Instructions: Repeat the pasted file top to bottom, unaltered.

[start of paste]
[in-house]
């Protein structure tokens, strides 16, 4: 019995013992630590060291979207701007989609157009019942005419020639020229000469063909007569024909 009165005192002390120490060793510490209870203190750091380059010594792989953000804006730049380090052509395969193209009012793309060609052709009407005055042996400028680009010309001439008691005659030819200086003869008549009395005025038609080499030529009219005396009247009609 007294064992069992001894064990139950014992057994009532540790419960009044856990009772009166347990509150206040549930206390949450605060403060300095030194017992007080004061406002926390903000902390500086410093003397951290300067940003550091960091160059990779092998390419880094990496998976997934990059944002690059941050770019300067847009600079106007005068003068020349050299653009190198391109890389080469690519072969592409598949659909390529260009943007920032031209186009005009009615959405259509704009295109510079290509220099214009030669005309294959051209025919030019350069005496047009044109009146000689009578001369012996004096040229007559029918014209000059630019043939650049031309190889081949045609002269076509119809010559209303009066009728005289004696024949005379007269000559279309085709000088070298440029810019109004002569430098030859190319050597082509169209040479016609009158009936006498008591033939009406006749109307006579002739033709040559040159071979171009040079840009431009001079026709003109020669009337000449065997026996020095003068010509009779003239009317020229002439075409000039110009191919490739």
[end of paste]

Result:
[in-house]
């Protein structure tokens, strides 16, 4: 019995013992630590060291979207701007989609157009019942005419020639020229000469063909007569024909 009165005192002390120490060793510490209870203190750091380059010594792989953000804006730049380090052509395969193209009012793309060609052709009407005055042996400028680009010309001439008691005659030819200086003869008549009395005025038609080499030529009219005396009247009609 007294064992069992001894064990139950014992057994009532540790419960009044856990009772009166347990509150206040549930206390949450605060403060300095030194017992007080004061406002926390903000902390500086410093003397951290300067940003550091960091160059990779092998390419880094990496998976997934990059944002690059941050770019300067847009600079106007005068003068020349050299653009190198391109890389080469690519072969592409598949659909390529260009943007920032031209186009005009009615959405259509704009295109510079290509220099214009030669005309294959051209025919030019350069005496047009044109009146000689009578001369012996004096040229007559029918014209000059630019043939650049031309190889081949045609002269076509119809010559209303009066009728005289004696024949005379007269000559279309085709000088070298440029810019109004002569430098030859190319050597082509169209040479016609009158009936006498008591033939009406006749109307006579002739033709040559040159071979171009040079840009431009001079026709003109020669009337000449065997026996020095003068010509009779003239009317020229002439075409000039110009191919490739």